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I have been thinking for a couple days about how to proceedhere. It occurred to me some time ago that there lies a significant difference in the approach to spirituality between the western mind and eastern mind, the eastern approach being much more inwardly and privately focused. Being brought up in the west as a Presbyterian Christian, my focus on religion had been primarily outwardly focused on "doing things" for my religion. Very little prayer. When I became a Baha'i, my approach did not change or at least change enough. My success (or lack thereof should I say) in the teaching realm, I think, serves as a testament to this fact. Good intentions just aren't good enough. They can be harmful in fact. So a few years ago I just stepped back and took stock of the situation. Also, being forced into semi-retirement early, has given me a chance to devote more time in trying to spiritualize my life. I decided to take an inward approach and try to get in touch with the more mystical aspects of being a Baha'i.
Now bearing in mind that all religions point to the creator and their fundamental spiritual tenets are the same, I decided to hook up with a Buddhist discussion group to understand what it is they are doing when they meditate, and learn how meditation can enhance my Baha'i life. It has also served as a teaching opportunity. At the same time I've been researching what the Sufi approach to God was, which is also inwardly directed, and what Baha'u'llah had to say about that approach. What a long strange trip it has been.
So what is it that I have learned? Well this the kind of stuff that books are made of. But really what I think I understand may or may not be valid for anyone else. For instance if anyone out there is familiar with the Buddhist concept of "emptiness"I would be interested what your take on that is. They tell me that "emptiness" is not "nothingness." If this is true then it must be "somethingness." My experience has suggested to me that this "emptiness" might be better expressed as "presence." That is the presence of one's self or in otherwords one's soul. This, I think, is where the Buddhist ends. The Baha'i will keep going, however, and will turn his presence to the presence of the Manifestation of the age in which he lives. This merging is one of the reasons for our existence.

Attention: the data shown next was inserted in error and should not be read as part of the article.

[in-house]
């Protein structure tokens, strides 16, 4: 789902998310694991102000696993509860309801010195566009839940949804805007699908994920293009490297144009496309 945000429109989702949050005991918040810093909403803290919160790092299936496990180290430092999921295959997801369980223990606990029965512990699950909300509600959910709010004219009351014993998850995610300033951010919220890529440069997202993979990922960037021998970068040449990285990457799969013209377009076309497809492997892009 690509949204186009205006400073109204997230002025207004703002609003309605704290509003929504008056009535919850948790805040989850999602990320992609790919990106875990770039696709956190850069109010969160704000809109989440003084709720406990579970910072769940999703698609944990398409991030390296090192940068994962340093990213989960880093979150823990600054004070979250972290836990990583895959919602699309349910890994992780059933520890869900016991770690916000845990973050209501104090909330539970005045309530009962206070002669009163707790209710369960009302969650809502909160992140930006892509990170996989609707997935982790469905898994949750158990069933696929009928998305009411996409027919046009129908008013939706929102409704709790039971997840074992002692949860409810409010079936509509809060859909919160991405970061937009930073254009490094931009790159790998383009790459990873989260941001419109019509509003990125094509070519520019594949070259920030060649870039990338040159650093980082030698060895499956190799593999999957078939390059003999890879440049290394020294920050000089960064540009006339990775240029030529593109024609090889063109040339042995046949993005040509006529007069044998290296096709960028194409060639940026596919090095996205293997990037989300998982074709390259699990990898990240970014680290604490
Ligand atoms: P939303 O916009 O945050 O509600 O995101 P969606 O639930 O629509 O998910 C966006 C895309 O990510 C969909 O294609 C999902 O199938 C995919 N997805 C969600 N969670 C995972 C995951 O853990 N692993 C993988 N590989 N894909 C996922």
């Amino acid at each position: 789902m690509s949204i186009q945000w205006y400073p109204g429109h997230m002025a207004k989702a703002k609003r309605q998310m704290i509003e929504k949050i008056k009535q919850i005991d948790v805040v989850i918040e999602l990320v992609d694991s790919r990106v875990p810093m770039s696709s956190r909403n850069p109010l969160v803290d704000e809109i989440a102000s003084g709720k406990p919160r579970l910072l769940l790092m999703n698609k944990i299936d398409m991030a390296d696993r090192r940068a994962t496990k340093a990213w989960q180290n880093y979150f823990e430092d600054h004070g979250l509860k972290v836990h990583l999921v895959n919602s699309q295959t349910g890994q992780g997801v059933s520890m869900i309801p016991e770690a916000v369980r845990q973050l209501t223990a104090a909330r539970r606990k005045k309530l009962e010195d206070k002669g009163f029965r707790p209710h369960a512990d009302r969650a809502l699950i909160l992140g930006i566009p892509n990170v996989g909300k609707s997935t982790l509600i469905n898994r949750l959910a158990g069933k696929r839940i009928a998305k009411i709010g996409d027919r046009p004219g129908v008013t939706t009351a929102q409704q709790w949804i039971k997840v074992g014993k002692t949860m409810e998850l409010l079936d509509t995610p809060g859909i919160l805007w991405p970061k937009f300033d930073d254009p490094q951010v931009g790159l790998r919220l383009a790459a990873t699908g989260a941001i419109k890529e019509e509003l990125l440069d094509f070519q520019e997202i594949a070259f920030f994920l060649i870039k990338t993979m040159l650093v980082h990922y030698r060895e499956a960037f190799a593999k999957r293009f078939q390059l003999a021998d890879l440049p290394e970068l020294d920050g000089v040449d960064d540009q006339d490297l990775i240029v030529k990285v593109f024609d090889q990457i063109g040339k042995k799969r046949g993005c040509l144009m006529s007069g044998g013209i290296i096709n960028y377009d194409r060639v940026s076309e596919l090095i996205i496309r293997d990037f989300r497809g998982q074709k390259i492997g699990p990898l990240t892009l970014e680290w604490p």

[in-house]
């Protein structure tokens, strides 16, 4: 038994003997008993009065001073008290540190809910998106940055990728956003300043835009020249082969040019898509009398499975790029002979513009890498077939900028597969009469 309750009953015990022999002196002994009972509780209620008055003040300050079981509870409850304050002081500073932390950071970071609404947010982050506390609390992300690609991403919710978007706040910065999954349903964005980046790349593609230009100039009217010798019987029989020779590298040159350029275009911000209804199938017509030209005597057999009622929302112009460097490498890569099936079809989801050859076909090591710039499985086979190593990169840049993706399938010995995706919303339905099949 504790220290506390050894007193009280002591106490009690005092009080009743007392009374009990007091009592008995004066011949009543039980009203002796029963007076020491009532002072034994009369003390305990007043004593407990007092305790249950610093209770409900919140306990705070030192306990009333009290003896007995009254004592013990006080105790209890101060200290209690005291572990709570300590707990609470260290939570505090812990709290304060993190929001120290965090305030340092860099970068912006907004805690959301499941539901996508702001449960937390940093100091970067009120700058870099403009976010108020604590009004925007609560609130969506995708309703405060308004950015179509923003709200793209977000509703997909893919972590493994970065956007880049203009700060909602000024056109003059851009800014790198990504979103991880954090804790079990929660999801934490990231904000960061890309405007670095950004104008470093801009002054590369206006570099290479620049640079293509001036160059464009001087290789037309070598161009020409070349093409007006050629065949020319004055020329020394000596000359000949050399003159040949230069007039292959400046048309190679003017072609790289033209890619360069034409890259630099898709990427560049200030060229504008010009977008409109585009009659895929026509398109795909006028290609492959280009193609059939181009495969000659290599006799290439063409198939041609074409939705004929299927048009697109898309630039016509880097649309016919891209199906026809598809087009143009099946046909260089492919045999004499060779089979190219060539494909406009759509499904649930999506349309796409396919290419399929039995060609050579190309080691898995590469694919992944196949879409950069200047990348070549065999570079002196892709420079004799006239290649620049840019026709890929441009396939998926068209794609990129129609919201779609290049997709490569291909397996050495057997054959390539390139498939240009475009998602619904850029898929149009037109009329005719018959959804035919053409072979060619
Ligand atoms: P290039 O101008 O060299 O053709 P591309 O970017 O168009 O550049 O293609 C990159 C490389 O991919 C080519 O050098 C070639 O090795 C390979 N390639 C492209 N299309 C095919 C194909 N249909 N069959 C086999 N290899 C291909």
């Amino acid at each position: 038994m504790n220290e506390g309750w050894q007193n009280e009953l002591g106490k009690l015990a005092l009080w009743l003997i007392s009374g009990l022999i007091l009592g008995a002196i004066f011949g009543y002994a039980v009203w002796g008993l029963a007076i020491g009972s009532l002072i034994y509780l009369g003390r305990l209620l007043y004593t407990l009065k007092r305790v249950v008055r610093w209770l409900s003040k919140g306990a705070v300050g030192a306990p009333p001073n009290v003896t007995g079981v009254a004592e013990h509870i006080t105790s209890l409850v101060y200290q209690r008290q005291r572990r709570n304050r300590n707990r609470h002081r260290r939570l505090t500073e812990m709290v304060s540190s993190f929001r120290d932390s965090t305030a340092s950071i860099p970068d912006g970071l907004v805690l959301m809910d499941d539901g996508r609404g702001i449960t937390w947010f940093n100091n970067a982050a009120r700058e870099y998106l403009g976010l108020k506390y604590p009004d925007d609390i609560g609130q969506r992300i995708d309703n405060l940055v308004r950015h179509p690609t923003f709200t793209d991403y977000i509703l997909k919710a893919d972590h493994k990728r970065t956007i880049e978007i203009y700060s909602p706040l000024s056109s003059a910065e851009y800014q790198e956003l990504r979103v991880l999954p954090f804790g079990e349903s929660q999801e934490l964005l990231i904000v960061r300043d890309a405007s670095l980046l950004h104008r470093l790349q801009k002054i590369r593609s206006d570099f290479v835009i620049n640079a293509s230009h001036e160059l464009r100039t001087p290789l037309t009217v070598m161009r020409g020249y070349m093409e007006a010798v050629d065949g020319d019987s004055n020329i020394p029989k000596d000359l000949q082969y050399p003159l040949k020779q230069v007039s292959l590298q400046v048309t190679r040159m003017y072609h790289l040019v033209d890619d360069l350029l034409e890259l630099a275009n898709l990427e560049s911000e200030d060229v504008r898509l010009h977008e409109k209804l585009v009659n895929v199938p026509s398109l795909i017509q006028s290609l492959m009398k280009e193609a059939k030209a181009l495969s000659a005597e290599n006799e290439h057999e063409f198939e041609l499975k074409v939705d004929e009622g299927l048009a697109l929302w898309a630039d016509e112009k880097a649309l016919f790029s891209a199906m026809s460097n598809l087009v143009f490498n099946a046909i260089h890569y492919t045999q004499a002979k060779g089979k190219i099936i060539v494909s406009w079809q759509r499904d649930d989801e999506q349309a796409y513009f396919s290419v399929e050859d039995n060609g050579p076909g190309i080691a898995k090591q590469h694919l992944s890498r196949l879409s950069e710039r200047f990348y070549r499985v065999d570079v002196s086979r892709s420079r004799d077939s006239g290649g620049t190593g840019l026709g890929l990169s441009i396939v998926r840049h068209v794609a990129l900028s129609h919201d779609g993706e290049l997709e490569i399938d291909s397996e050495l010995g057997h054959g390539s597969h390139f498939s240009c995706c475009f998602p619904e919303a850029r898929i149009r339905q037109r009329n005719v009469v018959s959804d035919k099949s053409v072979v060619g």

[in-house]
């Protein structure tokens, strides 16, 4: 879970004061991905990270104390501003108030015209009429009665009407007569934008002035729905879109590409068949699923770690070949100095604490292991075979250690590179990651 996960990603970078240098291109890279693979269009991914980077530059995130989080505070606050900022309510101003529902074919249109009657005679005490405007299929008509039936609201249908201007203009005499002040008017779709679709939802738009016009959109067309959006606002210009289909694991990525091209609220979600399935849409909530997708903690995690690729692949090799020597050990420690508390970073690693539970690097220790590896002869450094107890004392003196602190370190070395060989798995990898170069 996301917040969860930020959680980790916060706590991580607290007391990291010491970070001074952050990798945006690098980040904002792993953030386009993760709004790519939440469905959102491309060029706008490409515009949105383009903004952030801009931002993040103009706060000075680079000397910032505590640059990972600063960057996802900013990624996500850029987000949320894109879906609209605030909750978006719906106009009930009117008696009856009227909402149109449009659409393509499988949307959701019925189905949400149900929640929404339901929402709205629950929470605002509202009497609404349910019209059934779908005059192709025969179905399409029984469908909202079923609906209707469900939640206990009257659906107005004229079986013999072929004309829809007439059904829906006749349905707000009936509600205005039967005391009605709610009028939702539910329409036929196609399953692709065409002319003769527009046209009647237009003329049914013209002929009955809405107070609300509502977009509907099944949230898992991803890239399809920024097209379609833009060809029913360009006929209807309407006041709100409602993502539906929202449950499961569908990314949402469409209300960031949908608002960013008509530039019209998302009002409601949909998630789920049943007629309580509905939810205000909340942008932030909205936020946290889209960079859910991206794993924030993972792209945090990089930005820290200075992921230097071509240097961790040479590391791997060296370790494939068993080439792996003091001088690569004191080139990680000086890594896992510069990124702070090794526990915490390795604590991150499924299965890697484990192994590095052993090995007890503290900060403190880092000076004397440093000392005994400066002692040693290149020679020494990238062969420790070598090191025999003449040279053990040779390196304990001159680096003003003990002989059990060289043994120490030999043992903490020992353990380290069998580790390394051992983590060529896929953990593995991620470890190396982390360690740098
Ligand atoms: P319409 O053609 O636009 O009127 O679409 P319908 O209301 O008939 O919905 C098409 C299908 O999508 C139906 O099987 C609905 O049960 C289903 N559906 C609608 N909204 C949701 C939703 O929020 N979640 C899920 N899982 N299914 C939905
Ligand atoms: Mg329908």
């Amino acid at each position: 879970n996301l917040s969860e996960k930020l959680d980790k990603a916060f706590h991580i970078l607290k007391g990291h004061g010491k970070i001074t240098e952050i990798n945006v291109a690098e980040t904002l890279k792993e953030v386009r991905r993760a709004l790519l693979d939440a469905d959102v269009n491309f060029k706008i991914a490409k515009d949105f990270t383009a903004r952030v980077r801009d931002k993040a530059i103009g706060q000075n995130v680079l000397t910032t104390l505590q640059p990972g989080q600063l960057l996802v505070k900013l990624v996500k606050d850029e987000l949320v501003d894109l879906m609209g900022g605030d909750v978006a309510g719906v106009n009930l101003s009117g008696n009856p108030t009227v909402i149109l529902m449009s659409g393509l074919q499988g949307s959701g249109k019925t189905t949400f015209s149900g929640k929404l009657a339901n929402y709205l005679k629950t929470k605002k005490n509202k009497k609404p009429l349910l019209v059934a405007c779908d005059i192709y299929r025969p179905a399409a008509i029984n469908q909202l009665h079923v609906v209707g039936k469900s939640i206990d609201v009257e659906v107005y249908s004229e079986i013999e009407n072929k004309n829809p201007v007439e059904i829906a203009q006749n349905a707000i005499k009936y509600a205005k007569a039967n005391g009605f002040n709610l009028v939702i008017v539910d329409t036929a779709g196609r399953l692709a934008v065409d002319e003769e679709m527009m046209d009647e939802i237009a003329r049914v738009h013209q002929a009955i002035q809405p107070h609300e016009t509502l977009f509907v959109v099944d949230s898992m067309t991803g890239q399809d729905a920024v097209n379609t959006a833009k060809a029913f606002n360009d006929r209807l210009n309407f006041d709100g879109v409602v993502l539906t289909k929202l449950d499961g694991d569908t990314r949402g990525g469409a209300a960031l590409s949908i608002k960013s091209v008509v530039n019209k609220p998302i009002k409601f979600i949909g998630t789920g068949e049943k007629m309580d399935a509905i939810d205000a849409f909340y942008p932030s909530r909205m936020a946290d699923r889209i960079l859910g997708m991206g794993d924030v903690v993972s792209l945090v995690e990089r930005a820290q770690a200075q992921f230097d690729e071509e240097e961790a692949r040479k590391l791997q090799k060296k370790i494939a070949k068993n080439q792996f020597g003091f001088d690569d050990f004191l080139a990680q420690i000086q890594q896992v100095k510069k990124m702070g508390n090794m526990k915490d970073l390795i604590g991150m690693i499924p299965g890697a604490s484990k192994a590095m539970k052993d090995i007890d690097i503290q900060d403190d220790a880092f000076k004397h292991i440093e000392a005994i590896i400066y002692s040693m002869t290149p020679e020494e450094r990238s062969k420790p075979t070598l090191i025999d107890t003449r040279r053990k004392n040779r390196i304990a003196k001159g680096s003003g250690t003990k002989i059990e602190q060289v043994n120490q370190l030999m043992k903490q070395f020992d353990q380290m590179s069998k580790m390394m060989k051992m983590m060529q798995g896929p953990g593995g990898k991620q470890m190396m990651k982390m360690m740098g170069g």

Old 04-05-2016, 03:51 PM   #6
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Quote:
Originally Posted by David Whitman View Post
Being brought up in the west as a Presbyterian Christian, my focus on religion had been primarily outwardly focused on "doing things" for my religion. Very little prayer. When I became a Baha'i, my approach did not change or at least change enough. My success (or lack thereof should I say) in the teaching realm, I think, serves as a testament to this fact. Good intentions just aren't good enough. They can be harmful in fact.